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RED FUNNEL DIVE INTO THE ARCHIVES AS HIGH SPEED SERVICE TURNS 50


Red Funnel is celebrating 50 years of continuous high-speed service between Southampton and West Cowes this year.

As nostalgia of the anniversary sets in, the original Isle of Wight ferry company has delved into its extensive archives to explore how its high-speed ferries have changed over the years and decades. Over the past 50 years, Red Funnel has welcomed 13 high-speed ferries into its fleet to serve the 11.7 miles route, starting with the hydrofoil Shearwater ferries.

Shearwater entered service on 5th May 1969 and could carry 54 passengers. She was closely followed by Shearwater 2 in 1970, Shearwater 3 in 1972 and Shearwater 4 in 1973. Shearwater 5 and Shearwater 6 joined the Red Funnel fleet in 1980 and 1981 respectively and served the Southampton to West Cowes route for almost 20 years. After Shearwater 6 was withdrawn from service in 1998, Shearwater 5 became the last of Red Funnel’s hydrofoil ferries in service, until she was retired in 2000.

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Red Funnel entered the next phase of high-speed travel in April 1991, with the introduction of its first Red Jet catamaran ferry, Red Jet 1. She was the first waterjet propelled high speed vessel on the Solent and could carry 120 passengers, which was later increased to 138 passengers. She was also the first of Red Funnel’s fleet to receive an official naming ceremony, being named by Lady Stuart at FBM’s yard in Cowes.

Red Jet 2 followed just 2 months later in June 1991, while Red Jet 3 joined the fleet in 1997. With an extra 52 seats, she helped to cope with the increasing commuter and tourist traffic. It was some 6 years later that Red Jet 4 entered service in early 2003, which saw twice the capacity of Red Jets 1 and 2, with 271 seats and space for 2 wheelchairs. Red Jet 4 also offered a transformation in terms of ride comfort, speed and low wash, and became the fastest commercial passenger catamaran operating in the Solent.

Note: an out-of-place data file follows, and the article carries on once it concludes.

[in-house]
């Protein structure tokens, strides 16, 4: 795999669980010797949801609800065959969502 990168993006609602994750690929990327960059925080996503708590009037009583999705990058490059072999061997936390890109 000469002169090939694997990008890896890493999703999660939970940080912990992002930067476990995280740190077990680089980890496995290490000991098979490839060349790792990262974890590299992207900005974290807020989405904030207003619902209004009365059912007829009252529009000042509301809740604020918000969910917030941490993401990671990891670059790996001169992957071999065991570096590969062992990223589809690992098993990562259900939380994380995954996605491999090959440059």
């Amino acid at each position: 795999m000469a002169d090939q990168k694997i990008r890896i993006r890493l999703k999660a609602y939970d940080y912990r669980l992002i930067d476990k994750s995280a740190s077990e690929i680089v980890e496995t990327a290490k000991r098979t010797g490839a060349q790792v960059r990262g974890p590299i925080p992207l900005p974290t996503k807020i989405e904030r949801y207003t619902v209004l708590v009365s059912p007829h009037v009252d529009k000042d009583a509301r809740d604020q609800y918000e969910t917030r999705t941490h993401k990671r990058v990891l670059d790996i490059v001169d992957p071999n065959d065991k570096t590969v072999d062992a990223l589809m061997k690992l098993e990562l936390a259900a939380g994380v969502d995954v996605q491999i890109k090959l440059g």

Red Jet 2

In 2009, Red Funnel snapped up the opportunity to add a further Red Jet to its fleet, welcoming Red Jet 5 into service in August 2009 during Cowes Week. 7 years later, Red Jet 6 entered service. Built by Shemara Refit LLP in East Cowes on the Isle of Wight, she marked the return of fast ferry building in the UK.

In 2017, Red Funnel ordered its latest addition to its high-speed fleet, Red Jet 7. At 41.12 metres, Red Jet 7 is a sister vessel to Red Jet 6 with capacity for 275 passengers and 2 wheelchairs. Marking the company’s second consecutive Island-based ship order, Red Jet 7 was built at Wight Shipyard in East Cowes and entered service in July 2018 after being named by her godmother, HRH The Duchess of Cornwall. The event was held just over two years after a similar royal naming ceremony was held for Red Jet 6, which was named by HRH The Princess Royal.

Today, Red Funnel has 3 high-speed ferries in its fleet – Red Jets 4, 6 and 7. Each with a top speed of 38 knots, they transport thousands of passengers between Southampton and West Cowes in just 25 minutes and offer amenities including onboard Wi-Fi, hot and cold refreshments and air conditioning.

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Fran Collins, CEO of Red Funnel, commented:

“2019 marks our 50th anniversary of high-speed service between Southampton and West Cowes. During the course of these five decades, we’ve seen 13 high-speed vessels come and go to the Red Funnel fleet, starting with the hydrofoils (Shearwater 1-6), through to the waterjet propelled Red Jet fleet (1-7). It is fantastic to look back and see the progression both the company and ferry industry as a whole, has made during this time, with all efforts focused on giving our customers the best travel experience possible.

“Becoming the headline sponsor of the fireworks at Cowes Week and offering our party cruises for another year, is a great way for us to mark the occasion. We’re dedicating the Red Funnel Fireworks at Cowes Week to all of our fantastic staff and customers who have supported us over the last 50 years.”

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incognito james
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incognito james

Perhaps they should celebrate by reducing the fares to a realistic level for islanders, and tourists alike, instead of constantly ripping us all off.

Rog
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Rog

How old are the phrases- due to operational reasons or technical problems?

Richard
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Richard

Ha ha 😀

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